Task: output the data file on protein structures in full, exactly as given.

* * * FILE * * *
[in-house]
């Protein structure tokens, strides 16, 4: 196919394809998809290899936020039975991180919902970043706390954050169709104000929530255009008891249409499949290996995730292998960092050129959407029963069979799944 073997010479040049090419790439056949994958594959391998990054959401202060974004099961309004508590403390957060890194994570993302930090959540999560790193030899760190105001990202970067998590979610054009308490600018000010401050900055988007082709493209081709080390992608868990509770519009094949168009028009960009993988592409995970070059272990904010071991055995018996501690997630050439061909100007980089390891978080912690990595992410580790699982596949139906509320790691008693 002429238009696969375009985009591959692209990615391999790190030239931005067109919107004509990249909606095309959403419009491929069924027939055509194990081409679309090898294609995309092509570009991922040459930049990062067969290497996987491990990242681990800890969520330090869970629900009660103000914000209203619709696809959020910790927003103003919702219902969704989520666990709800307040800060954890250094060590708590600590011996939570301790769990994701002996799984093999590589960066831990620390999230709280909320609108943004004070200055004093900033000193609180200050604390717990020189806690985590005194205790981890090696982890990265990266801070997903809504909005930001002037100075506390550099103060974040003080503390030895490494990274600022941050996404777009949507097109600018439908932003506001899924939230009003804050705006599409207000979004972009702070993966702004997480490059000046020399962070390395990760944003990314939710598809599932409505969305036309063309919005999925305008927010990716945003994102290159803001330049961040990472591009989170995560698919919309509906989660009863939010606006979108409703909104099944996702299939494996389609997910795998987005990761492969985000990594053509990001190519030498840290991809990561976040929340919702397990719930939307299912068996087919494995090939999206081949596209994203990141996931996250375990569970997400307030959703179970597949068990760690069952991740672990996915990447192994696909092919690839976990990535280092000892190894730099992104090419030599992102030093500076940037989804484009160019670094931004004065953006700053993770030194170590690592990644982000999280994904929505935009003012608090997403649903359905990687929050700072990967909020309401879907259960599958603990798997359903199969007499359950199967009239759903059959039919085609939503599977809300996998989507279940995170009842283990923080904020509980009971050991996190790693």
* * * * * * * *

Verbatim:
[in-house]
């Protein structure tokens, strides 16, 4: 196919394809998809290899936020039975991180919902970043706390954050169709104000929530255009008891249409499949290996995730292998960092050129959407029963069979799944 073997010479040049090419790439056949994958594959391998990054959401202060974004099961309004508590403390957060890194994570993302930090959540999560790193030899760190105001990202970067998590979610054009308490600018000010401050900055988007082709493209081709080390992608868990509770519009094949168009028009960009993988592409995970070059272990904010071991055995018996501690997630050439061909100007980089390891978080912690990595992410580790699982596949139906509320790691008693 002429238009696969375009985009591959692209990615391999790190030239931005067109919107004509990249909606095309959403419009491929069924027939055509194990081409679309090898294609995309092509570009991922040459930049990062067969290497996987491990990242681990800890969520330090869970629900009660103000914000209203619709696809959020910790927003103003919702219902969704989520666990709800307040800060954890250094060590708590600590011996939570301790769990994701002996799984093999590589960066831990620390999230709280909320609108943004004070200055004093900033000193609180200050604390717990020189806690985590005194205790981890090696982890990265990266801070997903809504909005930001002037100075506390550099103060974040003080503390030895490494990274600022941050996404777009949507097109600018439908932003506001899924939230009003804050705006599409207000979004972009702070993966702004997480490059000046020399962070390395990760944003990314939710598809599932409505969305036309063309919005999925305008927010990716945003994102290159803001330049961040990472591009989170995560698919919309509906989660009863939010606006979108409703909104099944996702299939494996389609997910795998987005990761492969985000990594053509990001190519030498840290991809990561976040929340919702397990719930939307299912068996087919494995090939999206081949596209994203990141996931996250375990569970997400307030959703179970597949068990760690069952991740672990996915990447192994696909092919690839976990990535280092000892190894730099992104090419030599992102030093500076940037989804484009160019670094931004004065953006700053993770030194170590690592990644982000999280994904929505935009003012608090997403649903359905990687929050700072990967909020309401879907259960599958603990798997359903199969007499359950199967009239759903059959039919085609939503599977809300996998989507279940995170009842283990923080904020509980009971050991996190790693």